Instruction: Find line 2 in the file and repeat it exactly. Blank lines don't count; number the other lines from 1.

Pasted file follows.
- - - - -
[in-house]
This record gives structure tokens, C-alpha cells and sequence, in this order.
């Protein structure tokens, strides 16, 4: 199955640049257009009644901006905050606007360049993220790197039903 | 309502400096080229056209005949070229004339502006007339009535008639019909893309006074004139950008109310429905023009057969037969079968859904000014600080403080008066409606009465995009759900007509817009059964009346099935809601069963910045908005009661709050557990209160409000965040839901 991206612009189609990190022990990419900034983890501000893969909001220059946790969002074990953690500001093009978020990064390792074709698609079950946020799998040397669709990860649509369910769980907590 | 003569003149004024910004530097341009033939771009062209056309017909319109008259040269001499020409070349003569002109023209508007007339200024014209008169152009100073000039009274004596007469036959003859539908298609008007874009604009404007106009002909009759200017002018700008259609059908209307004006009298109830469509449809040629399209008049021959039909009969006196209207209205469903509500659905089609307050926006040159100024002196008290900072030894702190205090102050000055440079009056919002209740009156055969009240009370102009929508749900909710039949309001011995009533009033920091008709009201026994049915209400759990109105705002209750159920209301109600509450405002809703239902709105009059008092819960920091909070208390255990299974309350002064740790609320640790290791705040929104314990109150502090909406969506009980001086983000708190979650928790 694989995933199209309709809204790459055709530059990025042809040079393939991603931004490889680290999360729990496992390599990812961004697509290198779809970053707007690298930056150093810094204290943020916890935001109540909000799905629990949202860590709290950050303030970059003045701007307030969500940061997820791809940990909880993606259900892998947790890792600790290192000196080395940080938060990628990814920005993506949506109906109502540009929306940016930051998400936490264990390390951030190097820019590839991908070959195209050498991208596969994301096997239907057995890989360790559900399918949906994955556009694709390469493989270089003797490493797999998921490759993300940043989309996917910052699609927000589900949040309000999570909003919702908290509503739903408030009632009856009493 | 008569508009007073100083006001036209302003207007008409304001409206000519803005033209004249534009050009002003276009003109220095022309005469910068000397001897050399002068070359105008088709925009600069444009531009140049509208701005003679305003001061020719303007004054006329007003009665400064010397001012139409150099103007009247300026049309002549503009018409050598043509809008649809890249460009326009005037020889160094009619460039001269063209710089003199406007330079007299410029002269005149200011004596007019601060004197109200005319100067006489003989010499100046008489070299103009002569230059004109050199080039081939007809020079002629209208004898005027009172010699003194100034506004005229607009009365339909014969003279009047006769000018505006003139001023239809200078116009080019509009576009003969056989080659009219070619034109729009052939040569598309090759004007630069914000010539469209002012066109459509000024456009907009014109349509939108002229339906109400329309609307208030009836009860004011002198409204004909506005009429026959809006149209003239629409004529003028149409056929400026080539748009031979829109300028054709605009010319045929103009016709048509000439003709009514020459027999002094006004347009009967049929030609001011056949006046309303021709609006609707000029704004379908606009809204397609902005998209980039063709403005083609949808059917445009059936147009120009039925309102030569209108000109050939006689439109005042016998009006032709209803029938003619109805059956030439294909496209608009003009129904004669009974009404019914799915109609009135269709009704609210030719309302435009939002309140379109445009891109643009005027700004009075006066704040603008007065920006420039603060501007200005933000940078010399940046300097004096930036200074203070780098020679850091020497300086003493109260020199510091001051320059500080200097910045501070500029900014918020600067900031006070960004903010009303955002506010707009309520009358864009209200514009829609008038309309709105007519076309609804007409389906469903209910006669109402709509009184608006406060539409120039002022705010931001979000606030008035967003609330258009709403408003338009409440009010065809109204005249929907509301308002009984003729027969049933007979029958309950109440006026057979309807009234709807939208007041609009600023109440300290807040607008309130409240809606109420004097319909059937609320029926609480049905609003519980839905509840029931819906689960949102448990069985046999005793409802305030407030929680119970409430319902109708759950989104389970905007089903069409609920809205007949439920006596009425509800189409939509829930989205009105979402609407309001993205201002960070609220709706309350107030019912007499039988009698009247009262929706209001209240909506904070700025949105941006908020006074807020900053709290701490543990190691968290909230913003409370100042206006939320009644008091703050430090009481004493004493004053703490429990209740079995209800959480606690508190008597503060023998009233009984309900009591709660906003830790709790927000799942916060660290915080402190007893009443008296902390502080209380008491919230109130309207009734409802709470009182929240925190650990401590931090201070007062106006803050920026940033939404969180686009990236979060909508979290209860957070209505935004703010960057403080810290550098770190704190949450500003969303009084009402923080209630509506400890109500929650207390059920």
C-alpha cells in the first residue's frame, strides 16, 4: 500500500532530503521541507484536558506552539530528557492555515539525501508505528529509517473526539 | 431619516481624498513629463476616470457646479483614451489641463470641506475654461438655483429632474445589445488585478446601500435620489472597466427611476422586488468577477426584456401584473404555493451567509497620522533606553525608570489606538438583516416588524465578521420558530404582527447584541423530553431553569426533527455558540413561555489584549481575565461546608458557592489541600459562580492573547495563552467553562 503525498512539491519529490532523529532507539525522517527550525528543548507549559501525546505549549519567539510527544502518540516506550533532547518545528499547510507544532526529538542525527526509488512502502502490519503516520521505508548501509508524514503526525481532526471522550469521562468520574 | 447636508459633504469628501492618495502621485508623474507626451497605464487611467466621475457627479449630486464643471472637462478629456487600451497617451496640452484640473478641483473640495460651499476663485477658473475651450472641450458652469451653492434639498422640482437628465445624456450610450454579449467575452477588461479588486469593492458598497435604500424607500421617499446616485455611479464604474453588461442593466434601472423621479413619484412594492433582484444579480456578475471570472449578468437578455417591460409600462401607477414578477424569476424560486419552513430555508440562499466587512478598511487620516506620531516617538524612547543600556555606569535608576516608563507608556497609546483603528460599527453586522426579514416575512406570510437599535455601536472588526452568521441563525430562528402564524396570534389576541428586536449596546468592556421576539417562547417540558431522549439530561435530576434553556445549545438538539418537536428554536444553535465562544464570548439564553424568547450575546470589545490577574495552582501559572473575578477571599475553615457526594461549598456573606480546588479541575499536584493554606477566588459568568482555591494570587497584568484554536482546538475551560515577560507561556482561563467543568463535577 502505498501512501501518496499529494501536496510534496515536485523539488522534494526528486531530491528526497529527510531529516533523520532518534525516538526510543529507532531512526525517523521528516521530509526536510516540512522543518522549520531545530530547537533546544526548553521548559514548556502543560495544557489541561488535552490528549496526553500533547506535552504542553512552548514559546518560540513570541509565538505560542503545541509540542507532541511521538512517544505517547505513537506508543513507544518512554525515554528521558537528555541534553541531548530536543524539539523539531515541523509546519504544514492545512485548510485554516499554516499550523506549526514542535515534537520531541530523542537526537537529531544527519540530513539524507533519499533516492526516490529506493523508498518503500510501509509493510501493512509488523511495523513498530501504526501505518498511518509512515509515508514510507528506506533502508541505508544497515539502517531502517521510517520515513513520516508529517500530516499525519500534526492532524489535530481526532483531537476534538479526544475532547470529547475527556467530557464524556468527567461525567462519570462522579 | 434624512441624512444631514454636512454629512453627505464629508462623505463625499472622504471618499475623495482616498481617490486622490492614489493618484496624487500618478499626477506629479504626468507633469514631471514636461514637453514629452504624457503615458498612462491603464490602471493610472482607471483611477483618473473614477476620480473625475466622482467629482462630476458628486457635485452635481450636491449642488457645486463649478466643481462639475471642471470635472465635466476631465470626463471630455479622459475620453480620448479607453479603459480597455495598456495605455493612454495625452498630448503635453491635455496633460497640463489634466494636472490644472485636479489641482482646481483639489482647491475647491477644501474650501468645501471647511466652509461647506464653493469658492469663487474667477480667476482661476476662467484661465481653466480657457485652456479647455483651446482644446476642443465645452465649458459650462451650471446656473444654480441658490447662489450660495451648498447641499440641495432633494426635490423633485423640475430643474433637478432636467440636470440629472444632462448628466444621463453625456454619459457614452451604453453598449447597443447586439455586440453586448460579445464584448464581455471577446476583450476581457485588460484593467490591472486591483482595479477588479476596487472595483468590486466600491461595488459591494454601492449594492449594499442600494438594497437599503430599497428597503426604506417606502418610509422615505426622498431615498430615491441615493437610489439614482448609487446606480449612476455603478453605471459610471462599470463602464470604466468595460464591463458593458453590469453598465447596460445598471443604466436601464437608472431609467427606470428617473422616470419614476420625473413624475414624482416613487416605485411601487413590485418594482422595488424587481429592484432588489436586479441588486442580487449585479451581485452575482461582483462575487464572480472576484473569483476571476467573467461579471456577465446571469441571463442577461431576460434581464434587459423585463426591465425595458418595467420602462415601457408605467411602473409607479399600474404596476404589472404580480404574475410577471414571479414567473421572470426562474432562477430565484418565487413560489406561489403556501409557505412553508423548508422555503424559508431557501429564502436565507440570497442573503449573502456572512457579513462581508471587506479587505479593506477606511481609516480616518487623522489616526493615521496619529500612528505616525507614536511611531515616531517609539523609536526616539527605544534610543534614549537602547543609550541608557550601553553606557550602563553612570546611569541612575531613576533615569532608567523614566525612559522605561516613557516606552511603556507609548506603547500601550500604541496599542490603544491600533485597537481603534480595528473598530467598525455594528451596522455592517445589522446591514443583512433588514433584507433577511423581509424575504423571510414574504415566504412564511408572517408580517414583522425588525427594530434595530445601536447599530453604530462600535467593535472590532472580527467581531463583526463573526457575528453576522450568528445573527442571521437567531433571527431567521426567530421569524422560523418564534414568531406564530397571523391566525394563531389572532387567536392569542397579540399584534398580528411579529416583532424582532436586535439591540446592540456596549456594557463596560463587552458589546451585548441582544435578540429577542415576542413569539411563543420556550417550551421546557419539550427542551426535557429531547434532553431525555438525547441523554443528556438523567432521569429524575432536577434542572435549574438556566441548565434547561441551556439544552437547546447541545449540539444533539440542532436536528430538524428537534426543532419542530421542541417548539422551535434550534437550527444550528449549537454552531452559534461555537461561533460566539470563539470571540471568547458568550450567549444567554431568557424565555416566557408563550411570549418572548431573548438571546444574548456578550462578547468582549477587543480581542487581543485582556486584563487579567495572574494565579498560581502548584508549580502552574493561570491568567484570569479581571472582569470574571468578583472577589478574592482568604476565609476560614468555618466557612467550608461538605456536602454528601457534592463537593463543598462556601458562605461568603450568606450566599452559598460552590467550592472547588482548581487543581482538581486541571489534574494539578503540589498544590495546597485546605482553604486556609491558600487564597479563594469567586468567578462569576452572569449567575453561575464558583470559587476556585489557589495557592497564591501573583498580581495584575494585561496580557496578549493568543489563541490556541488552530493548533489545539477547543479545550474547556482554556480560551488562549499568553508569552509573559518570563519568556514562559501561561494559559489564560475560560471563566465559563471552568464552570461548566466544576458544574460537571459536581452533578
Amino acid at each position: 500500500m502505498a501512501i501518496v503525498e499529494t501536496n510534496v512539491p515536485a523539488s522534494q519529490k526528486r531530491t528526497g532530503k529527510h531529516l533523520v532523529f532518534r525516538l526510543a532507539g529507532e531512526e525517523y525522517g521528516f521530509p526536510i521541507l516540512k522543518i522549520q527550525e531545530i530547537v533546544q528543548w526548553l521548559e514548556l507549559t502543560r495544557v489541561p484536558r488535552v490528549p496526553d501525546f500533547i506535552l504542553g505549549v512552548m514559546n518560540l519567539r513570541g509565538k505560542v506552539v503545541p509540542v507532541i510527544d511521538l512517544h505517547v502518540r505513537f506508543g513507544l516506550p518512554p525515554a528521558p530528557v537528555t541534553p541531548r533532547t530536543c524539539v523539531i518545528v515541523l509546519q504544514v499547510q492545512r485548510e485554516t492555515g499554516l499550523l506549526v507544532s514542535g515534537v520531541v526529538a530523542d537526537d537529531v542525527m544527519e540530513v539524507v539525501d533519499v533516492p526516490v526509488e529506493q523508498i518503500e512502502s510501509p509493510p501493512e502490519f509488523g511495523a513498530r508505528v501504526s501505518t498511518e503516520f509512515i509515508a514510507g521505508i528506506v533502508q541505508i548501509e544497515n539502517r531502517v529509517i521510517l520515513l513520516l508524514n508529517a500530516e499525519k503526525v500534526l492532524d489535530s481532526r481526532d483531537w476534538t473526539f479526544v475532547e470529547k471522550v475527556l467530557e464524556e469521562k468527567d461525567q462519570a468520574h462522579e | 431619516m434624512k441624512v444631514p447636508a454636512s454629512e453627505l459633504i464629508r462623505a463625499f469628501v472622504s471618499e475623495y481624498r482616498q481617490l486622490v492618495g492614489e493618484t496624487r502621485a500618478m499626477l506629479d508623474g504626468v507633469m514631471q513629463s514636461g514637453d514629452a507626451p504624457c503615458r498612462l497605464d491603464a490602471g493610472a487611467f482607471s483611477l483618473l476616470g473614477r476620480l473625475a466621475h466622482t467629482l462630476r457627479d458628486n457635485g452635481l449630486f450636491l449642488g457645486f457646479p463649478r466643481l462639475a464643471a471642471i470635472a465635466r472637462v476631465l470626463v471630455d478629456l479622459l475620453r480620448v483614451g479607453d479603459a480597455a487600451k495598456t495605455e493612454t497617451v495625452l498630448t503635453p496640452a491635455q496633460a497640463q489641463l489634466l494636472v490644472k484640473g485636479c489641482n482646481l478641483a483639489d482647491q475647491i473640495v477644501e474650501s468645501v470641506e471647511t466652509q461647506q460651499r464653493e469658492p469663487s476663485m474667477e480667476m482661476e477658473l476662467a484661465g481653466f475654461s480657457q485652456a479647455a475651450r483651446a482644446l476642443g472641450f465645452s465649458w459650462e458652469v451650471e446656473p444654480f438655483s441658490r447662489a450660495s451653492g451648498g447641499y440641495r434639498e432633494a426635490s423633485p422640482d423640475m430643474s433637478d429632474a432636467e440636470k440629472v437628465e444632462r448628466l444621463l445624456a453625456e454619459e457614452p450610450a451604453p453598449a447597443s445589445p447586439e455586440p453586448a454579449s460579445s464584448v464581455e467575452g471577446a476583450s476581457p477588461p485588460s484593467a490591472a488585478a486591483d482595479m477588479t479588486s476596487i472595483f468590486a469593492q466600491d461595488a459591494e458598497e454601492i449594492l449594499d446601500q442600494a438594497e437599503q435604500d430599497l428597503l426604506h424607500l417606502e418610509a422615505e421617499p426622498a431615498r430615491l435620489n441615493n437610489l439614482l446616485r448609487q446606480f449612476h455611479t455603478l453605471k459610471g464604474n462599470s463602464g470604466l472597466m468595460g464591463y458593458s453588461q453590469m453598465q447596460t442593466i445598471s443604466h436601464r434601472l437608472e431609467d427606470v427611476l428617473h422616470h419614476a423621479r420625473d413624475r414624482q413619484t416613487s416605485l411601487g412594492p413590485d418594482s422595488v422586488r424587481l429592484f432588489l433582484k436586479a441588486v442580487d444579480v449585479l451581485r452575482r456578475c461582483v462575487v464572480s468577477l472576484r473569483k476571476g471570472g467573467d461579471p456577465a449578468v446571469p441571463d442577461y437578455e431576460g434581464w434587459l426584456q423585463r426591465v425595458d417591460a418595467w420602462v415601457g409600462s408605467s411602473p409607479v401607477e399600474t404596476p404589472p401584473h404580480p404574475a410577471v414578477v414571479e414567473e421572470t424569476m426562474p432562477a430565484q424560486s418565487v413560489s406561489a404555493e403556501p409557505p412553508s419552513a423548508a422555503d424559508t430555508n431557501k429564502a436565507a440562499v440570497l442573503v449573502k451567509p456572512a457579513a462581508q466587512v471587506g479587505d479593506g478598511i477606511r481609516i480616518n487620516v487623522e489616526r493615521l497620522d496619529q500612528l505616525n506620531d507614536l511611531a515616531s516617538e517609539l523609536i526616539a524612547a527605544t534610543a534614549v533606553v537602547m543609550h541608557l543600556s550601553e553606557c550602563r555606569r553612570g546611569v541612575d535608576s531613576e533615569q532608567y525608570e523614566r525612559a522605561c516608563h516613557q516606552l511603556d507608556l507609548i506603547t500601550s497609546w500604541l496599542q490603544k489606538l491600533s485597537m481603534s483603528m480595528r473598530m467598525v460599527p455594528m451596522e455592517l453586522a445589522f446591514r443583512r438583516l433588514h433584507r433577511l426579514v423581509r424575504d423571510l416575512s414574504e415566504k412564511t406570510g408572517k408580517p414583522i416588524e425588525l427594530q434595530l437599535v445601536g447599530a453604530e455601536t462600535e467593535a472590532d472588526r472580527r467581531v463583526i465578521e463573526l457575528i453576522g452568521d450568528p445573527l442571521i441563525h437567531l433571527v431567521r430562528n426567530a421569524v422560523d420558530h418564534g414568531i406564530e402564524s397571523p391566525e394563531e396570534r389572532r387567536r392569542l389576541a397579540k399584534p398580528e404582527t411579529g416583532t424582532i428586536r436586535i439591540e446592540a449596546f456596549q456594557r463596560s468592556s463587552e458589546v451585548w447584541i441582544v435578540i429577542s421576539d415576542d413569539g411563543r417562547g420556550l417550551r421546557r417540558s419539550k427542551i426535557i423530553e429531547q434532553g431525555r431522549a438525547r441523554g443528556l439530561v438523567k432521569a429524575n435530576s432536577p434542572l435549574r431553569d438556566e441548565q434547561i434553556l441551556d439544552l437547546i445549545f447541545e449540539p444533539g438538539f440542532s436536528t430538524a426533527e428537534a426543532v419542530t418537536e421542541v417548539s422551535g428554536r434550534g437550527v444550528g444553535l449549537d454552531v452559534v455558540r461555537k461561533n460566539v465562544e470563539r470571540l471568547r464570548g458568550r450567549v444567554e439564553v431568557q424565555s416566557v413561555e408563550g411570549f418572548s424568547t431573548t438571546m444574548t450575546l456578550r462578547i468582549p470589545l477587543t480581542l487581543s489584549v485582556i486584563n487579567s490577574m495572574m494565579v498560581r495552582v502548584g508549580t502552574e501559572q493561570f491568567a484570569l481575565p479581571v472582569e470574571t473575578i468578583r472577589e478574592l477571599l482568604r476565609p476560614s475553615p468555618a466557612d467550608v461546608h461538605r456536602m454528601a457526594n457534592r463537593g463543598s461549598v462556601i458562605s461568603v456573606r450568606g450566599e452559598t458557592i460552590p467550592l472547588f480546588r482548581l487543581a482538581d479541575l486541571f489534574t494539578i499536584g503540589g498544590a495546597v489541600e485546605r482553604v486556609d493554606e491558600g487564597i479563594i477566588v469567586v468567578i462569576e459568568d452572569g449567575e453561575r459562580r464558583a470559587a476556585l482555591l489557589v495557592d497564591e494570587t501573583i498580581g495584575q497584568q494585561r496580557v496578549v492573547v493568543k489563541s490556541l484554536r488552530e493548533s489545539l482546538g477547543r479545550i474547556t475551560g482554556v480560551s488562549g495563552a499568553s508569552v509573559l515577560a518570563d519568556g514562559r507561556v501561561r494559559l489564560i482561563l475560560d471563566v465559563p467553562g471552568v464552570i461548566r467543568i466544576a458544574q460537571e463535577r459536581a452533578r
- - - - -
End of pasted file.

This record gives structure tokens, C-alpha cells and sequence, in this order.